The price of gold on the stock market is dependent on demand: a larger number of buyers drives the price up. Gold is generally seen as a “safe” investment, and demand goes up during times of political, security, and social turmoil. It is worth noting that the situation in the US plays a very important role in the price action of gold because the country is the base of the world’s largest stock exchanges and companies with the highest capitalization.
These are good indicators that the rally has run out of steam. The price of gold fluctuated sharply in January, following the escalation of hostilities between the US and Iran, the impeachment proceedings in the US, and the uncertainty surrounding the corona virus. However, these issues are now far less contentious. The US and Iran have ceased trading attacks; the impeachment proceedings have concluded; and there is now more information on the virus, and several promising treatment protocols have been established.
The US stock market has also hit multiple highs in 2020 alone, and is expected to grow further, following the conclusion of trade deals with China, and with Canada and Mexico. The Federal Reserve has announced that they no longer intend to cut interest rates further, and that they estimate inflation rates to be at record lows.
The psychology of the market also indicates greater trust in the US business environment: the University of Michigan revised its consumer sentiment index up to 99.8 for January 2020, easily beating a forecast of 88.3. These mean that investing in other assets has started to look more compelling than the “safety” of gold.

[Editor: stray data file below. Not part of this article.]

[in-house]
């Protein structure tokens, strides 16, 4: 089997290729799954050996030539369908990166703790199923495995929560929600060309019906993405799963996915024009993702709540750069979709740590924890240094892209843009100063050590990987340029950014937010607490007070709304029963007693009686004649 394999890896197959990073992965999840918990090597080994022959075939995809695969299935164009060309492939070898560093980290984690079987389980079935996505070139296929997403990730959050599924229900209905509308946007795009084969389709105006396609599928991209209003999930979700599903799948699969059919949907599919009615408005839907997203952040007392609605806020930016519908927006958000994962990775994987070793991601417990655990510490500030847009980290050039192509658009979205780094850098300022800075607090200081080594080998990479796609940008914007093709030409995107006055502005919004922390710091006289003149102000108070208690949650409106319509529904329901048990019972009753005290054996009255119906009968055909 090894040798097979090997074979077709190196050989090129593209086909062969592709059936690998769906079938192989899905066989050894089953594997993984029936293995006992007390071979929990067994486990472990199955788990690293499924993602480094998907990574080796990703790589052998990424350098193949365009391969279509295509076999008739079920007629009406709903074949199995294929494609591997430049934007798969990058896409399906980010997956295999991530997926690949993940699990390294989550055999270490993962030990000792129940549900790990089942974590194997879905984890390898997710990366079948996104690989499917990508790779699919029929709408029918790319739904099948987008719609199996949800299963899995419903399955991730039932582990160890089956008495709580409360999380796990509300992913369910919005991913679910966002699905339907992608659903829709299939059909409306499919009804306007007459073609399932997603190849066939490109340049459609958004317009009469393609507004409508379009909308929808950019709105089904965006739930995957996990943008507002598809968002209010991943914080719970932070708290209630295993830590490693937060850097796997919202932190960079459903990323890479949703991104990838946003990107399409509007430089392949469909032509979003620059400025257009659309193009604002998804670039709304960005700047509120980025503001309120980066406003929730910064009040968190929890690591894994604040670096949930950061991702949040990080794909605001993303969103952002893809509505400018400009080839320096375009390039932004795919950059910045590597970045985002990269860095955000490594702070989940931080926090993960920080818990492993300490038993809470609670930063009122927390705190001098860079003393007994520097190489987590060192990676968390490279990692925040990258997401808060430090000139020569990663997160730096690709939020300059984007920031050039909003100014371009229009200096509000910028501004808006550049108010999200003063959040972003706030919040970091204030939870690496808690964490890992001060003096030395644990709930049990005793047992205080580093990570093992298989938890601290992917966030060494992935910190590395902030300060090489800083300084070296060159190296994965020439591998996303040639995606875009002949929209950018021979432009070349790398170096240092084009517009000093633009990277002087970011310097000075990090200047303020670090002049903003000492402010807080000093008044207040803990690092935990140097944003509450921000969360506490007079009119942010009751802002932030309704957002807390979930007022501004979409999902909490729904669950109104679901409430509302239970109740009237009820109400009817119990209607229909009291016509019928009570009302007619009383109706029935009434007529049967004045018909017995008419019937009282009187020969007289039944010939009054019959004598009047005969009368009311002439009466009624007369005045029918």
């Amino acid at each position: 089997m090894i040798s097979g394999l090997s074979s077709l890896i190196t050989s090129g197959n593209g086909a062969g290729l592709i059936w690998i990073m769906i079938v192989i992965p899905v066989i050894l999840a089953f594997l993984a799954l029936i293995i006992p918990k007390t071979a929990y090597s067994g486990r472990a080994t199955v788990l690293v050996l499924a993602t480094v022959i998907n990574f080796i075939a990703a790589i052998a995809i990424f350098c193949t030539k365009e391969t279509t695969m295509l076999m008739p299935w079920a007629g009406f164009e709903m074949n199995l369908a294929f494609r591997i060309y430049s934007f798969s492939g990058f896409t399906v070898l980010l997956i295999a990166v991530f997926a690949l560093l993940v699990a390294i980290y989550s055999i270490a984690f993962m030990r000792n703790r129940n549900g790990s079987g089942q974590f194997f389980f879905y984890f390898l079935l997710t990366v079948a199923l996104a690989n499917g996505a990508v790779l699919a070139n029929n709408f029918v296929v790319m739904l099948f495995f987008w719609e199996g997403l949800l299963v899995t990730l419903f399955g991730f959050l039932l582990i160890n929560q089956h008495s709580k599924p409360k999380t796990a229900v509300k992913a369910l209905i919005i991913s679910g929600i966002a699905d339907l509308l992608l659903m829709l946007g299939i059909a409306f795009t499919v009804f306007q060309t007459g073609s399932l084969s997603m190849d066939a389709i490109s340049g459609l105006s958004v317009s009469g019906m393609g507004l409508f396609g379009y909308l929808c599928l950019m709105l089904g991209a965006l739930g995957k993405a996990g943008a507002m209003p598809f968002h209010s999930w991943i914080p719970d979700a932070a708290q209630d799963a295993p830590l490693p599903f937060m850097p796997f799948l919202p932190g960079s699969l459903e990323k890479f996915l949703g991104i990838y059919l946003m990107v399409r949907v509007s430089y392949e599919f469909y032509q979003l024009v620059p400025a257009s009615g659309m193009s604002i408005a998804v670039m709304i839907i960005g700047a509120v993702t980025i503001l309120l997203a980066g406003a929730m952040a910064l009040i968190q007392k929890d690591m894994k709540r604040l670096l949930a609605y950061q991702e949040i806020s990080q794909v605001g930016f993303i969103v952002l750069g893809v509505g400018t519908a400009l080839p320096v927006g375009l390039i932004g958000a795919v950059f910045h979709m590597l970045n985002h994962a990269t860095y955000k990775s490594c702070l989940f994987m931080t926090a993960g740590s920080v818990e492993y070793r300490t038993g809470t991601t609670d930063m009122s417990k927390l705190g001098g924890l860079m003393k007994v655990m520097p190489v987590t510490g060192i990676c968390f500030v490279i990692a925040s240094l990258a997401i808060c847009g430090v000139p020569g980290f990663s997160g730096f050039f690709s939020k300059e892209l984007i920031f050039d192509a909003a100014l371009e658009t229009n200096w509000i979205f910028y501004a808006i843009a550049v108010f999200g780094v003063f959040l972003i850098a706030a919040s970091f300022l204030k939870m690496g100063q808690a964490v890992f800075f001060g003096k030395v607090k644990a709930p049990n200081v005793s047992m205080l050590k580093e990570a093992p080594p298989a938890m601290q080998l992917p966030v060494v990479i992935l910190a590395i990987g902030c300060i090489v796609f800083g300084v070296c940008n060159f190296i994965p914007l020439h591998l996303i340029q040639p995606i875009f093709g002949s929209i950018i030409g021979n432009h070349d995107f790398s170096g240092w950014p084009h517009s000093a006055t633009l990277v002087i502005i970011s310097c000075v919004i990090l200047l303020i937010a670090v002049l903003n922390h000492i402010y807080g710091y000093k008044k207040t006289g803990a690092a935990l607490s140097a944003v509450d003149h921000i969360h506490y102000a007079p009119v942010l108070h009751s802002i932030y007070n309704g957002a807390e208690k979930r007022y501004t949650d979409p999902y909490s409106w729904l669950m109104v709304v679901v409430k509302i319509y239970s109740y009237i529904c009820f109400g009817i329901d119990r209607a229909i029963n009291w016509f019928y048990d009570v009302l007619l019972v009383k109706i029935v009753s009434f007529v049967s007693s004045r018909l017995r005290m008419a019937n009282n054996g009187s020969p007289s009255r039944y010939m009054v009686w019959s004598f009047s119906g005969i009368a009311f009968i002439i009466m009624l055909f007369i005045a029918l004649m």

Lastly, cultural factors play a role in the waning of demand for gold. With the completion of the South Asian wedding season and of the Chinese New Year festivities, the purchasing of gold for jewelry and other personal use is expected to slow down in the next few months.
A technical analysis of the price action of gold confirms this tendency for it to turn bearish. From December 26 to January 15, the price ranged from $1,495 to $1,558. It opened at $1,497 on December 26 and closed at $1,556 on January 15. That represents a range of +$63 from the lowest point to the highest point, or +$59 from market open to market close over the course of the 14 trading days.
Meanwhile, from January 16 to February 4 (14 trading days), gold ranged from $1,546 to $1,593 (+$47), but opened at $1,556 and closed at $1,552 (-$4) on February 4. This points to an end to the trend of constant day-on-day and week-on-week growth in price.